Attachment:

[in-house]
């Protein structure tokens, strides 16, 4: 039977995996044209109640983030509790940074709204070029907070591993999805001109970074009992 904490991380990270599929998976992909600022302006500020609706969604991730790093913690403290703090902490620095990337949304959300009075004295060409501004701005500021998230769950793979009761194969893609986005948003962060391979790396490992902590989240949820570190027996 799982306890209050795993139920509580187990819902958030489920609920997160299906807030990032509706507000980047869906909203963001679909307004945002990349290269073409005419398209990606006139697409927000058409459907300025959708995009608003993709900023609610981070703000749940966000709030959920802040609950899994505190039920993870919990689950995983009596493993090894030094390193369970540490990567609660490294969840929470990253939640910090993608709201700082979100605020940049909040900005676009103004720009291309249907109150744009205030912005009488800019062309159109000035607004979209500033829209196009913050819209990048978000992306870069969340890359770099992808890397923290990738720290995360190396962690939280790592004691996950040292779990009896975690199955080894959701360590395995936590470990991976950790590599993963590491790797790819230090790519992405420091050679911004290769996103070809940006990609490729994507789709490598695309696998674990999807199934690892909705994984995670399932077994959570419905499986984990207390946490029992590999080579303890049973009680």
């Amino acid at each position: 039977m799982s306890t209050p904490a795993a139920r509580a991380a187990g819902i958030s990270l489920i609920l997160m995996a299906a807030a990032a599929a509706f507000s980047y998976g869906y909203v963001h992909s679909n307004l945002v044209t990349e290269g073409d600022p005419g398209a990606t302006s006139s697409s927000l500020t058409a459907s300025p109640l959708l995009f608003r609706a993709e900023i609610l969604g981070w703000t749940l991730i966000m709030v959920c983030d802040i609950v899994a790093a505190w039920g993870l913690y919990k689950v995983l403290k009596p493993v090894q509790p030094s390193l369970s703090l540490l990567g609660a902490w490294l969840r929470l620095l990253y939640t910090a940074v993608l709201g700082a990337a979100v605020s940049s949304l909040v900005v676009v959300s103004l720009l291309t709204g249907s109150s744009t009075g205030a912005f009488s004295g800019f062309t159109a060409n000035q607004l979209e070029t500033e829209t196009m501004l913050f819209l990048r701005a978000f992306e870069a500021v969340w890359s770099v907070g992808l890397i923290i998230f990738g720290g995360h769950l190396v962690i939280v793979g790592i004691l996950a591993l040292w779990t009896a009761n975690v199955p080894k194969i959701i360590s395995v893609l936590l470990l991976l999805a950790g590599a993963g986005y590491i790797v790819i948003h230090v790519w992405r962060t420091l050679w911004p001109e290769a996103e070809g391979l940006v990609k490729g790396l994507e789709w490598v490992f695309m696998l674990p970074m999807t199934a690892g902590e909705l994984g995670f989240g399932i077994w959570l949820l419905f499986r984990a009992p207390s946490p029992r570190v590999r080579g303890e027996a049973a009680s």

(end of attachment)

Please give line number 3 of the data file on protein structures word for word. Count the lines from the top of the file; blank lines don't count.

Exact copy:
């Amino acid at each position: 039977m799982s306890t209050p904490a795993a139920r509580a991380a187990g819902i958030s990270l489920i609920l997160m995996a299906a807030a990032a599929a509706f507000s980047y998976g869906y909203v963001h992909s679909n307004l945002v044209t990349e290269g073409d600022p005419g398209a990606t302006s006139s697409s927000l500020t058409a459907s300025p109640l959708l995009f608003r609706a993709e900023i609610l969604g981070w703000t749940l991730i966000m709030v959920c983030d802040i609950v899994a790093a505190w039920g993870l913690y919990k689950v995983l403290k009596p493993v090894q509790p030094s390193l369970s703090l540490l990567g609660a902490w490294l969840r929470l620095l990253y939640t910090a940074v993608l709201g700082a990337a979100v605020s940049s949304l909040v900005v676009v959300s103004l720009l291309t709204g249907s109150s744009t009075g205030a912005f009488s004295g800019f062309t159109a060409n000035q607004l979209e070029t500033e829209t196009m501004l913050f819209l990048r701005a978000f992306e870069a500021v969340w890359s770099v907070g992808l890397i923290i998230f990738g720290g995360h769950l190396v962690i939280v793979g790592i004691l996950a591993l040292w779990t009896a009761n975690v199955p080894k194969i959701i360590s395995v893609l936590l470990l991976l999805a950790g590599a993963g986005y590491i790797v790819i948003h230090v790519w992405r962060t420091l050679w911004p001109e290769a996103e070809g391979l940006v990609k490729g790396l994507e789709w490598v490992f695309m696998l674990p970074m999807t199934a690892g902590e909705l994984g995670f989240g399932i077994w959570l949820l419905f499986r984990a009992p207390s946490p029992r570190v590999r080579g303890e027996a049973a009680s």